Government of Canada doubles investment in Canada Summer Jobs program
DELTA, BC, Feb. 19, 2016 /CNW/ - The Honourable Carla Qualtrough, Minister of Sport and Persons with Disabilities and Member of Parliament for Delta, encouraged eligible British Columbia employers today to take advantage of a newly enhanced Canada Summer Jobs (CSJ) program that will create up to double the number of available student jobs.
Appearing with Her Worship Lois E. Jackson, Mayor of Delta, at the North Delta Recreation Centre, Minister Qualtrough urged interested employers not to miss the new application deadline of March 11. The Government of Canada has announced that it will support the hiring of up to 70,000 students across the country through CSJ in 2016, approximately double the 34,000 hired under the program last year.
Approximately 150 students were hired in Newton–North Delta and Delta–Richmond East by employers funded under the program last summer, while more than 3,100 benefited across British Columbia.
CSJ creates summer job opportunities and provides valuable work experience for youth intending to return to their studies in the next school year. The program also helps employers generate jobs that focus on priorities important to their local communities as well on a number of national priorities that include:
- employers who help welcome and settle Syrian refugees to Canada, as well as Syrian students;
- Indigenous people, who are among the fastest-growing segments of the Canadian population;
- small businesses working to become more innovative, competitive and successful, in recognition of their key contribution to the creation of new jobs; and
- cultural and creative industries looking to create jobs and to strengthen our rich Canadian identity. This latter priority will support the planning of Canada's 150th anniversary of Confederation in 2017.
The Government of Canada is extending the application deadline for the program by two weeks to March 11, 2016, and invites all eligible employers to apply at www.servicecanada.gc.ca/csj or by visiting a Service Canada office. Applicants approved for funding will be able to hire students as early as May 2016.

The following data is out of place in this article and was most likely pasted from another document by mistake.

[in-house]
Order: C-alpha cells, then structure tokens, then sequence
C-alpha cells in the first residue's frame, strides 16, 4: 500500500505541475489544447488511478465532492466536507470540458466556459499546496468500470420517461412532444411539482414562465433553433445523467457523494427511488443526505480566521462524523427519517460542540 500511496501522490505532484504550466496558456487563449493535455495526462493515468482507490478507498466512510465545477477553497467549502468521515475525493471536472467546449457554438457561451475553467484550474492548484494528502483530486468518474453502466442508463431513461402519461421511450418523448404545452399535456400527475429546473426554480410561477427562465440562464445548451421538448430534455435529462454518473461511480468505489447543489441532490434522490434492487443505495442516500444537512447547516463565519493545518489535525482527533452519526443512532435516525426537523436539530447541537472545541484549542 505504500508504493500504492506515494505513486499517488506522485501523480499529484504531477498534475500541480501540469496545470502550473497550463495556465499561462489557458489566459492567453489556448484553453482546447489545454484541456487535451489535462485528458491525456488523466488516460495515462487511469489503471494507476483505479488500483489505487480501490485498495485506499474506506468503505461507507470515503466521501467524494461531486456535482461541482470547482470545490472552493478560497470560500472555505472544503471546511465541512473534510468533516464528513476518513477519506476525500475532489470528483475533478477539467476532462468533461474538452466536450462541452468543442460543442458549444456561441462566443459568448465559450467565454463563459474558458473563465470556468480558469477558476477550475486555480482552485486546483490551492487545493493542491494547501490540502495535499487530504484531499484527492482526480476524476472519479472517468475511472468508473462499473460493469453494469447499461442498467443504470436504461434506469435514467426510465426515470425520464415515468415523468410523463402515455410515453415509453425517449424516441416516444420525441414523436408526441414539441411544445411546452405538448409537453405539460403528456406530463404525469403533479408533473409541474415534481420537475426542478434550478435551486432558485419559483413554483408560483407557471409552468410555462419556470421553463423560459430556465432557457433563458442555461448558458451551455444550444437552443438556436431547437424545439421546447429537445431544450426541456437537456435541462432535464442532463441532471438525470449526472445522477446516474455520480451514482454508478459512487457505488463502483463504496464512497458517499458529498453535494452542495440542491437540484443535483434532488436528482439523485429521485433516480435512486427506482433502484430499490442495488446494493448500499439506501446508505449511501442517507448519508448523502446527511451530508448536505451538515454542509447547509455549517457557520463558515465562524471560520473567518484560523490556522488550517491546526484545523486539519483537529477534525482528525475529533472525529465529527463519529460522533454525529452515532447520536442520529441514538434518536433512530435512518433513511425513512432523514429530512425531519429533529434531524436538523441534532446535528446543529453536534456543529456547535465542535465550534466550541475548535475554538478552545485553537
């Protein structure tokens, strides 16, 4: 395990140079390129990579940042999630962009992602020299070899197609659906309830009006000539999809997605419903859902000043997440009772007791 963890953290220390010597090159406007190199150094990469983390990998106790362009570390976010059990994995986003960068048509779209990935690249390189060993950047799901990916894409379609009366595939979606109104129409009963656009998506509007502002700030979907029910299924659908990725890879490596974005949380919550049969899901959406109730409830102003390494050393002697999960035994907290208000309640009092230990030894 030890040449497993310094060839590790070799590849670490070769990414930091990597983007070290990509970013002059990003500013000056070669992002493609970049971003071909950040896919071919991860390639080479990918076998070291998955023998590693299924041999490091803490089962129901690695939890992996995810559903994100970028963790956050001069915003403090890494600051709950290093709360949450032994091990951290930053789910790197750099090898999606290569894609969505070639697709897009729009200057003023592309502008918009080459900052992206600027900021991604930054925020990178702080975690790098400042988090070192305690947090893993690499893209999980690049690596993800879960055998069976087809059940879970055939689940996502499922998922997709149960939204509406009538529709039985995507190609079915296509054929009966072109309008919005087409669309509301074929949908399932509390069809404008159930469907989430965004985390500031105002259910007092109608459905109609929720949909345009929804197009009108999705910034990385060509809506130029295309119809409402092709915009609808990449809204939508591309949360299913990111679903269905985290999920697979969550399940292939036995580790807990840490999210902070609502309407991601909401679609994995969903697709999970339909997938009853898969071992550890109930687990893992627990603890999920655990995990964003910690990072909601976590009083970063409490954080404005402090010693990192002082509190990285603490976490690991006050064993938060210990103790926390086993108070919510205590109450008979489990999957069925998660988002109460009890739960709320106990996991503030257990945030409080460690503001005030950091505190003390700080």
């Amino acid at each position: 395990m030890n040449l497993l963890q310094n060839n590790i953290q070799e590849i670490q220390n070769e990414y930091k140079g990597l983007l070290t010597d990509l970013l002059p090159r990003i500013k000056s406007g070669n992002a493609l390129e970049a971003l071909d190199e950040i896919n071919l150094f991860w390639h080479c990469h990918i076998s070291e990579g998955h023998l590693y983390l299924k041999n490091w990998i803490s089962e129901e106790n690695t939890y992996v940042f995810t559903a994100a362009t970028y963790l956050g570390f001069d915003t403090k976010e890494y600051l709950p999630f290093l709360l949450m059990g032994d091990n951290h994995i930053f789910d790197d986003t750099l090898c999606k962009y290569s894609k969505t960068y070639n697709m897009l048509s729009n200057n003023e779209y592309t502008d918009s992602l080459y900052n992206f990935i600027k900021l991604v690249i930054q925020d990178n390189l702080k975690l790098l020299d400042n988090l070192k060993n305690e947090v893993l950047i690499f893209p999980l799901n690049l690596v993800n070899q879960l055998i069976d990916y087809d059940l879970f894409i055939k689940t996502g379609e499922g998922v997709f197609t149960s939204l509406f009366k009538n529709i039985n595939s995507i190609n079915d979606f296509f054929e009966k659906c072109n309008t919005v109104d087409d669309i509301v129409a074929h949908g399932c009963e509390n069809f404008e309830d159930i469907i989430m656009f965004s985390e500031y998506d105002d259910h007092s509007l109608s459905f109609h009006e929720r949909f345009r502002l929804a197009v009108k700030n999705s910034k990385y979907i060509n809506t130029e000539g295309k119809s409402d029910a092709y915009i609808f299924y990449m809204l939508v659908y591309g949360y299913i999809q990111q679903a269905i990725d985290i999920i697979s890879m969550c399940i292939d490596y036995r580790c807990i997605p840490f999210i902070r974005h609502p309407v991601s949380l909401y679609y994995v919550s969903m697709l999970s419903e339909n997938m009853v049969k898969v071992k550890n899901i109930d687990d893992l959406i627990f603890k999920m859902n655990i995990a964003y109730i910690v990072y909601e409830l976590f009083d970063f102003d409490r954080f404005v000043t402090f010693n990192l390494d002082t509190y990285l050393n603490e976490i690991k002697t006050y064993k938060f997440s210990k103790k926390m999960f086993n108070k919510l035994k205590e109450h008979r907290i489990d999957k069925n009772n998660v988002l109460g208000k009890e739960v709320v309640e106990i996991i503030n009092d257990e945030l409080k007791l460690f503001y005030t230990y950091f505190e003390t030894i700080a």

"It is time to invest in young Canadians to help them develop the skills and acquire the critical work experience they need to successfully start their careers and contribute to the Canadian economy, right here in British Columbia. By doubling the number of Canada Summer Jobs placements for 2016 nationally, we aim to reduce the high summer youth unemployment that we have seen in recent years."
– The Honourable Carla Qualtrough, Minister of Sport and Persons with Disabilities
"Creating jobs in Delta, while preparing our youth with training and work experience, is crucial to ensuring a prosperous future for Canada and our community."
– Her Worship Lois E. Jackson, Mayor of Delta
- The annual budget for Canada Summer Jobs will increase by $113 million to $220 million for each of the next three years, beginning in 2016–17.
- This is the first increase to the Canada Summer Jobs annual budget since 2009.
- Not-for-profit employers can receive up to 100 percent of the provincial/territorial minimum hourly wage and mandatory employment-related costs. Public-sector employers and small businesses with 50 or fewer employees can receive up to 50 percent of the provincial/territorial minimum hourly wage.
- In 2015, 300,000 students could not find jobs during the summer.
- Canada Summer Jobs is part of the Government of Canada's Youth Employment Strategy, which helps young people, particularly those facing barriers to employment, get the information and gain the skills and work experience needed to make a successful transition to the labour market.
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Doubling the Canada Summer Jobs Program